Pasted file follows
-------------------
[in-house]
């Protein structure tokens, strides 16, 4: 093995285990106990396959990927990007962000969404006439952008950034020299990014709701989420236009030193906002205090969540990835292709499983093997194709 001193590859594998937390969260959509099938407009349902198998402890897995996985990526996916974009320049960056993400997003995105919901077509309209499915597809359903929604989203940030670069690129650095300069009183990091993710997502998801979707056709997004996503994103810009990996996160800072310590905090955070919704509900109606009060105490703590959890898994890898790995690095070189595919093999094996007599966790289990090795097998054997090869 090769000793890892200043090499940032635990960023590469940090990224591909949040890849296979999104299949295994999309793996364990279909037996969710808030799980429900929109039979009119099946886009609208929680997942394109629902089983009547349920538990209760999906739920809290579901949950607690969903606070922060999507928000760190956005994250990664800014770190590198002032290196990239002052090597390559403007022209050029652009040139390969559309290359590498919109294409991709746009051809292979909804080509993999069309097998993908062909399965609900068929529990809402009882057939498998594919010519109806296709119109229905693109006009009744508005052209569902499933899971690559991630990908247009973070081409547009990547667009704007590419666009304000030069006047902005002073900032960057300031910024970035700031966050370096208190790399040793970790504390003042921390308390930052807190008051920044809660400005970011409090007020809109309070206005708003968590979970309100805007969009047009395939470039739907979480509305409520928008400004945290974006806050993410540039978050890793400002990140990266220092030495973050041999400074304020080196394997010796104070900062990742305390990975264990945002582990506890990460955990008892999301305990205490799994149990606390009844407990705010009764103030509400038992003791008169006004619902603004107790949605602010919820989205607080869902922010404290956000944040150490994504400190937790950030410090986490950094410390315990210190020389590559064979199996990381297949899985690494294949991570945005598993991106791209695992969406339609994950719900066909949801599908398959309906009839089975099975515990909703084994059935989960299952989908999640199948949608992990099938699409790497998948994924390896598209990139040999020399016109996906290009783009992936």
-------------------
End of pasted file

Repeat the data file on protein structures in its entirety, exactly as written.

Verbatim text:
[in-house]
């Protein structure tokens, strides 16, 4: 093995285990106990396959990927990007962000969404006439952008950034020299990014709701989420236009030193906002205090969540990835292709499983093997194709 001193590859594998937390969260959509099938407009349902198998402890897995996985990526996916974009320049960056993400997003995105919901077509309209499915597809359903929604989203940030670069690129650095300069009183990091993710997502998801979707056709997004996503994103810009990996996160800072310590905090955070919704509900109606009060105490703590959890898994890898790995690095070189595919093999094996007599966790289990090795097998054997090869 090769000793890892200043090499940032635990960023590469940090990224591909949040890849296979999104299949295994999309793996364990279909037996969710808030799980429900929109039979009119099946886009609208929680997942394109629902089983009547349920538990209760999906739920809290579901949950607690969903606070922060999507928000760190956005994250990664800014770190590198002032290196990239002052090597390559403007022209050029652009040139390969559309290359590498919109294409991709746009051809292979909804080509993999069309097998993908062909399965609900068929529990809402009882057939498998594919010519109806296709119109229905693109006009009744508005052209569902499933899971690559991630990908247009973070081409547009990547667009704007590419666009304000030069006047902005002073900032960057300031910024970035700031966050370096208190790399040793970790504390003042921390308390930052807190008051920044809660400005970011409090007020809109309070206005708003968590979970309100805007969009047009395939470039739907979480509305409520928008400004945290974006806050993410540039978050890793400002990140990266220092030495973050041999400074304020080196394997010796104070900062990742305390990975264990945002582990506890990460955990008892999301305990205490799994149990606390009844407990705010009764103030509400038992003791008169006004619902603004107790949605602010919820989205607080869902922010404290956000944040150490994504400190937790950030410090986490950094410390315990210190020389590559064979199996990381297949899985690494294949991570945005598993991106791209695992969406339609994950719900066909949801599908398959309906009839089975099975515990909703084994059935989960299952989908999640199948949608992990099938699409790497998948994924390896598209990139040999020399016109996906290009783009992936």